Article Text

Download PDFPDF

Fryns syndrome

Statistics from

Request Permissions

If you wish to reuse any or all of this article please use the link below which will take you to the Copyright Clearance Center’s RightsLink service. You will be able to get a quick price and instant permission to reuse the content in many different ways.

Here’s a syndrome to bear in mind when you see a newborn baby with congenital diaphragmatic hernia. In 1979 JP Fryns and colleagues described two siblings who were stillborn and had craniofacial anomalies (coarse facies, large nose with flat bridge, large mouth, narrow palpebral fissures, low set ears, and cleft palate), hyperplasia of distal phalanges, short, webbed neck, and bilateral diaphragmatic hernias. It is an autosomal recessive condition but the chromosomal location is unknown. There is considerable variation in phenotype but the four most consistent features are distal digital hypoplasia, coarse facies, abnormal ears, and congenital diaphragmatic hernia. The latter is said to be a feature in some 75% to 90% of cases. About 14% of reported cases have survived the neonatal period. Between 1995 and 2001 details of 1833 children with congenital diaphragmatic hernia were entered into the database of a Congenital Diaphragmatic Hernia Study Group including data from 83 US hospitals. (The Congenital Diaphragmatic Hernia Study Group.

) Twenty-three (1.3%) of these children were given a diagnosis of Fryns syndrome. (Previous estimates had put Fryns syndrome as the cause of some 4% to 10% of all cases of congenital diaphragmatic hernia.) Eight of the 23 had cardiac defects including a variety of individual anomalies. One had an omphalocoel and one a neural tube defect. The diaphragmatic hernia was on the left in 15, on the right in 3, and bilateral in 2 (side unspecified in 3). Four children underwent extracorporeal membrane oxygenation. The 23 children did badly. Sixteen were not operated upon for their diaphragmatic hernias and all of these died at an average age of 2.25 days (30 minutes to 11 days). Seven underwent surgical repair between 6 hours and 14 days after birth and four survived to go home at between 32 and 129 days. Two of these four needed further surgery. Three had marked developmental delay and the fourth was thought to have delayed development but had not yet been assessed formally. Three died after 6, 15, and 168 days.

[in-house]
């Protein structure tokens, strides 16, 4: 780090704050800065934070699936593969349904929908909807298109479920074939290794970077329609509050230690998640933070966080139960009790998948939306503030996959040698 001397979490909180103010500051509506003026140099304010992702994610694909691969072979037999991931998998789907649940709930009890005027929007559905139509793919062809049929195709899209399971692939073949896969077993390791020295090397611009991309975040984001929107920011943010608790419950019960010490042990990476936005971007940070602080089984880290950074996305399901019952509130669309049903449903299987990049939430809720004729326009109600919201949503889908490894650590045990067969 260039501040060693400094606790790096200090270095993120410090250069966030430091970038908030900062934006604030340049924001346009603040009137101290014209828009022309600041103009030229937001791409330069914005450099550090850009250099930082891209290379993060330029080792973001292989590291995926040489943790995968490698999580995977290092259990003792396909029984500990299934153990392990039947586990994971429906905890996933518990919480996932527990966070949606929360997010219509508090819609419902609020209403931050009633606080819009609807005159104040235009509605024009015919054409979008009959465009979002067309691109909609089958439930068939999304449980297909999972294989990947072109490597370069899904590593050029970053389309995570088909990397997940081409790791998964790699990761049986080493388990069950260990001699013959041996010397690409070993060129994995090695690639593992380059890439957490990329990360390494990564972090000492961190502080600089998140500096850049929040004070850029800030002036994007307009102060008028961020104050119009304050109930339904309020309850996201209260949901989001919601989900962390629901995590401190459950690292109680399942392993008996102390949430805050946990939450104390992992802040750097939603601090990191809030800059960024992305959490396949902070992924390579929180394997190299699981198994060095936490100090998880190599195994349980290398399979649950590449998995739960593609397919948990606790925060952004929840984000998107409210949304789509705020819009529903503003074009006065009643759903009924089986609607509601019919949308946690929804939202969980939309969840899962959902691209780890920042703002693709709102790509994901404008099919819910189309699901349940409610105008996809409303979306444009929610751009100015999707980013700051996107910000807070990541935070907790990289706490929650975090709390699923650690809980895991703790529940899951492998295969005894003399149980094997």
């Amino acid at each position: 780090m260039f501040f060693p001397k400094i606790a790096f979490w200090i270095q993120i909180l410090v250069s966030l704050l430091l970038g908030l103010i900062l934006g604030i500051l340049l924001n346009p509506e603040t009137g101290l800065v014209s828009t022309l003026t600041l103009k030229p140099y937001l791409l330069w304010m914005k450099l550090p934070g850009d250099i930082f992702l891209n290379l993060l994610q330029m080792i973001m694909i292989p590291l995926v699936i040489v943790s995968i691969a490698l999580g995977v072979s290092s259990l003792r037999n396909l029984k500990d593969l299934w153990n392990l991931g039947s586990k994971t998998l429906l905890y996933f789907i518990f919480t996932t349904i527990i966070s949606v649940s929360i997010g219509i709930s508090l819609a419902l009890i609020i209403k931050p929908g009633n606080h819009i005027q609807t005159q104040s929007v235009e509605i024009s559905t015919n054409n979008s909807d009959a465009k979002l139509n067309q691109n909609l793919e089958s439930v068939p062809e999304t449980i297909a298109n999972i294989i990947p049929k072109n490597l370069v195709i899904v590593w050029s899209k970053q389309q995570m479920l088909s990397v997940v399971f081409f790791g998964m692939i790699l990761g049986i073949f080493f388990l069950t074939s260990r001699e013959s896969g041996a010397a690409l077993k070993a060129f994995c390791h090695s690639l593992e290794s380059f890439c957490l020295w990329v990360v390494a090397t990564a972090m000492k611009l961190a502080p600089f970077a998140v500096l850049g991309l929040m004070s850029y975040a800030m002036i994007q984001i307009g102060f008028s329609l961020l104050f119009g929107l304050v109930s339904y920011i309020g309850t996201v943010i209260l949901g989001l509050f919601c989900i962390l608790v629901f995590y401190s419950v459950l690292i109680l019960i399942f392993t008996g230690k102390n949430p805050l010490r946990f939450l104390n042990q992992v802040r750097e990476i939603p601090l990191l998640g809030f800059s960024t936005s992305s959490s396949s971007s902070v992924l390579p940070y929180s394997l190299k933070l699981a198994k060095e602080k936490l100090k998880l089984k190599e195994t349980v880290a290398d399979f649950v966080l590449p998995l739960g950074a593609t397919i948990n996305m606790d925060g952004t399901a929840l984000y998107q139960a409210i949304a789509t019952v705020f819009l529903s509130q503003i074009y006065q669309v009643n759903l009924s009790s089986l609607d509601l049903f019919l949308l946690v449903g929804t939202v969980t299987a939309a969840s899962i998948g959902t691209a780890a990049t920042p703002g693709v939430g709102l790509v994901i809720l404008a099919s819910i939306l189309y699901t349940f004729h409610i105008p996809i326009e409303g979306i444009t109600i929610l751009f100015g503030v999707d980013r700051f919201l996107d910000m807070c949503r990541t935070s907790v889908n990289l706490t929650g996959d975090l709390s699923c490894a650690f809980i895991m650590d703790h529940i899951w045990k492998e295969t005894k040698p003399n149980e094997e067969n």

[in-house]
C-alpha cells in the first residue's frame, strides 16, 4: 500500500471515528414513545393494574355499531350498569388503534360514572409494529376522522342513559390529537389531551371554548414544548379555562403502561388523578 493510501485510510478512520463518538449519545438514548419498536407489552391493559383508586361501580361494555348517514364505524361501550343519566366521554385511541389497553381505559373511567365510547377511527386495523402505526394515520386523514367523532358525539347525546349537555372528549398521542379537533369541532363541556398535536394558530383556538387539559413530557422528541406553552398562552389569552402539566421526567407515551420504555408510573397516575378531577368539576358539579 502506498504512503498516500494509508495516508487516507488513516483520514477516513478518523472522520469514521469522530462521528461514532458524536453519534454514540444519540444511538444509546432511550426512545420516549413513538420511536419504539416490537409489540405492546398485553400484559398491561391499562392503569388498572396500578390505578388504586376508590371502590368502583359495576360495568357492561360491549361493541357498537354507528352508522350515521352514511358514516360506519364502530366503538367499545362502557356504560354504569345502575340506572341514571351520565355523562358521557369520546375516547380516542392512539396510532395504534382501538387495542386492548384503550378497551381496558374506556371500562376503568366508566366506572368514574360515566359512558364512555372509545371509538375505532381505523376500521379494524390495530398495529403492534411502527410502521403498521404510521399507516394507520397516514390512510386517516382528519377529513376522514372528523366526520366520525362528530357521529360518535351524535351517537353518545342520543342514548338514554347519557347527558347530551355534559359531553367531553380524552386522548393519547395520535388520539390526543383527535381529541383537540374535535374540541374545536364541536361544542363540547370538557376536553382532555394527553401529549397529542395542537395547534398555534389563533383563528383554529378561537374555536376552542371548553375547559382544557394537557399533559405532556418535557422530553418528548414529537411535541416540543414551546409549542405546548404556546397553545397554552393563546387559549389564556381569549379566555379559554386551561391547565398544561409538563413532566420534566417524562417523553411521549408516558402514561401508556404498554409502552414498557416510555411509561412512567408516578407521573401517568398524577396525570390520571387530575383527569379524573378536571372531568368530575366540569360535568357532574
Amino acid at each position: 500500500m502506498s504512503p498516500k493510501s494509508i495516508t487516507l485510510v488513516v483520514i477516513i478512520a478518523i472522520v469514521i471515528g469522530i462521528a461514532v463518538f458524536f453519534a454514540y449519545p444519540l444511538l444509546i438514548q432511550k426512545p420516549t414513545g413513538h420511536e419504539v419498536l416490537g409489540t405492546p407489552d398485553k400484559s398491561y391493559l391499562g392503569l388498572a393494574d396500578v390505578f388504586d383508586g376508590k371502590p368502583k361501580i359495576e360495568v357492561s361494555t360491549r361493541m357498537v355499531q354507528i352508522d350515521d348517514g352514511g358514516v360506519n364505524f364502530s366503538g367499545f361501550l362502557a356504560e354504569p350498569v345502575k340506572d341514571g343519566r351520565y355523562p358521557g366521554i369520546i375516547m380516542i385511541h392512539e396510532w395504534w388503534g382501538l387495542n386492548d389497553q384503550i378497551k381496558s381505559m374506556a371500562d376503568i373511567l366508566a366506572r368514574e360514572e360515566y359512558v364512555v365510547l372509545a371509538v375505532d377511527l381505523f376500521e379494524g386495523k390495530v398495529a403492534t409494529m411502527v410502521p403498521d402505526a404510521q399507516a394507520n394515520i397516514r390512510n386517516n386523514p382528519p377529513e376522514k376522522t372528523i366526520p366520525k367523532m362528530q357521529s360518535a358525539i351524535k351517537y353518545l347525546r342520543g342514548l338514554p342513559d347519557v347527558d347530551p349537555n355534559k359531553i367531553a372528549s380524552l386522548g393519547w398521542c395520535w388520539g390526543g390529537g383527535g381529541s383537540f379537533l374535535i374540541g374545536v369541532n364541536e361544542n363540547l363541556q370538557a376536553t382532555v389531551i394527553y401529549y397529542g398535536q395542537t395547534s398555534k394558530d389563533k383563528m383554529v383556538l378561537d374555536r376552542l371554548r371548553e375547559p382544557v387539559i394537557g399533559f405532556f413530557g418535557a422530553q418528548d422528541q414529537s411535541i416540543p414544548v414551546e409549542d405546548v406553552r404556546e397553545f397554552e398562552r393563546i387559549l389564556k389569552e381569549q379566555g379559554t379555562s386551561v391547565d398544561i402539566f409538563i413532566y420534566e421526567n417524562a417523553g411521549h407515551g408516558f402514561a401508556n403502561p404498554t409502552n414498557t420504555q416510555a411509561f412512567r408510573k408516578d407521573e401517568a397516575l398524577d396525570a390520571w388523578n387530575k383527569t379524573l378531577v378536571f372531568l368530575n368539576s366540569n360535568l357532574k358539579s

Fryns syndrome is an apparently rare, autosomal recessive disorder with a high rate of stillbirth and early neonatal mortality. Estimates of mortality and of the contribution of the syndrome to the total number of children with congenital diaphragmatic hernia will of course, depend on ascertainment and rates of referral to specialist surgical centres. Of the 19 children in this series who died six had care withdrawn with the agreement of their parents.